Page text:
Thursday, November 29, 2012

OK, let's talk about the "fiscal cliff"….

Too bad this really goofy and meaningless name got attached to the tax/spend debate that's going on now…

Yeah, they're two scary words that lend themselves nicely to the sound-bite journalism that pretends to be news coverage….but it doesn't convey any clear notions of meaningful choices or consequences…

Let's just call everything a spade:

The so-called Bush tax cuts never were a good idea for America, they need to be phased out because we have to start actually paying more right now for all the government services and benefits that we all want.

The partisan haggling about where to make spending cuts obscures some basic facts:

Yes, we have to scale back future Social Security benefits and we have to increase the revenue base (payroll taxes ) for Social Security benefits because present contributions won't cover future benefits—and we have to raise the "Social Security retirement age" because people are living so much longer.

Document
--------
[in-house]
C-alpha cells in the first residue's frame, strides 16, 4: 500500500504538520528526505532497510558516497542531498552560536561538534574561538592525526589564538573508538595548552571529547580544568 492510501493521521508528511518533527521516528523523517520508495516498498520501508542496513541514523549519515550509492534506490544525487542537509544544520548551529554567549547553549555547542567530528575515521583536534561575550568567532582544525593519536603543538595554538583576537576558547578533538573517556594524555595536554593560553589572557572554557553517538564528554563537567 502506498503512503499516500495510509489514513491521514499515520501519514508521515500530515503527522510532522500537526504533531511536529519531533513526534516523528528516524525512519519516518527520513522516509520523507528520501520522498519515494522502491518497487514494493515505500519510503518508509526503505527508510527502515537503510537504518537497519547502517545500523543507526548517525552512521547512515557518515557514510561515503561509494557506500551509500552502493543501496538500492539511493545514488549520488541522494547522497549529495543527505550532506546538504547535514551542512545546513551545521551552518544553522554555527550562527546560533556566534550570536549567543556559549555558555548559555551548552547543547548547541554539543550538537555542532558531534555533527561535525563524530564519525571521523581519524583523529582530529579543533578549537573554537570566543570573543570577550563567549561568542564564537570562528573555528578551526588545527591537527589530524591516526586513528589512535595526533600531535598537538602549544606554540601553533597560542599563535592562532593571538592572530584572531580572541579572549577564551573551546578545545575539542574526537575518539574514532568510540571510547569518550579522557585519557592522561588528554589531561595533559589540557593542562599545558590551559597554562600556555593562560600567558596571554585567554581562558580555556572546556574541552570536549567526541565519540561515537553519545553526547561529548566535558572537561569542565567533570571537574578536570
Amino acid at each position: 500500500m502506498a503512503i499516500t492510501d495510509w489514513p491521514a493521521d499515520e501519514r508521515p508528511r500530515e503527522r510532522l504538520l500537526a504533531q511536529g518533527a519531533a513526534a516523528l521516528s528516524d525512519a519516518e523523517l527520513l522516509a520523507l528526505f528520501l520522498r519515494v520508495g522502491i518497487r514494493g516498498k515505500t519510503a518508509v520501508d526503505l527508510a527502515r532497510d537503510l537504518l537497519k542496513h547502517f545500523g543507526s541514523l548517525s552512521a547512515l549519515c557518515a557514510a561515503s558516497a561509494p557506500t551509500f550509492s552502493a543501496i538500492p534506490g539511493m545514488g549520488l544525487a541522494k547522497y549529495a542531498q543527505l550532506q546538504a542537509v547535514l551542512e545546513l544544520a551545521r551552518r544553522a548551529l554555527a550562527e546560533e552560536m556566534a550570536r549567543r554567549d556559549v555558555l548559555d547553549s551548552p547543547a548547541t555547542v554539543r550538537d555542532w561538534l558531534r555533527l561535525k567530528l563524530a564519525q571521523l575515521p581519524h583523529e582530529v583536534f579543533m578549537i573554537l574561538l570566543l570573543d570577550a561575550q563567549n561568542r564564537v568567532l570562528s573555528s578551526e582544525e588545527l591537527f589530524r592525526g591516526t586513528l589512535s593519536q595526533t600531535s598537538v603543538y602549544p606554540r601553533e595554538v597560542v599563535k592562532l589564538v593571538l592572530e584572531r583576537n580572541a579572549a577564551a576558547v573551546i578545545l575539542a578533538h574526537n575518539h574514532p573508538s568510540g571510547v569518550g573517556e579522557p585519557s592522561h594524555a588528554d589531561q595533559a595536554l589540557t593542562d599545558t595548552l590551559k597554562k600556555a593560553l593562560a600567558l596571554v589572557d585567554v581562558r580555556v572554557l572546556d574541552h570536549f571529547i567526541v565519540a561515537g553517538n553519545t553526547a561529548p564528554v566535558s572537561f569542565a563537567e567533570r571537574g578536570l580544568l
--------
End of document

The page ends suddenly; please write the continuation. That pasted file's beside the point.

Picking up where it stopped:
We have to continue to reform health care so that everyone buys insurance (the "individual mandate") because America isn't going to stop turning away poor people from our emergency rooms.

We have to continue to reform health care so that doctors and health care providers are paid first for keeping people healthy and then also paid to make them well when necessary.

For the rest of federal spending, the first items that should be on the block are all the special interest exemptions/credits/loopholes that benefit the politically privileged few—unfortunately, there are a lot of them.

An aside on the federal income tax.....


  1. People aren't living much longer. On average, they are living 1.3 years longer than when Social Security was established.

    Why do we have to raise retirement age? Because we don't care about people who won't live until 68-70 or who cannot perform in their jobs until that age?

    Why not raise the contribution cap?

    There are other choices.

  2. Sorry, Ganon's comment is wrong. In the U.S., average life expectancy in 1935 was about 62 years. For Americans born in 2012, average life expectancy is about 80 years.
    When Social Security was established in 1935, the official government estimate was that about half of the population would never live long enough to collect benefits!
    We need to raise the "full benefits retirement age" now.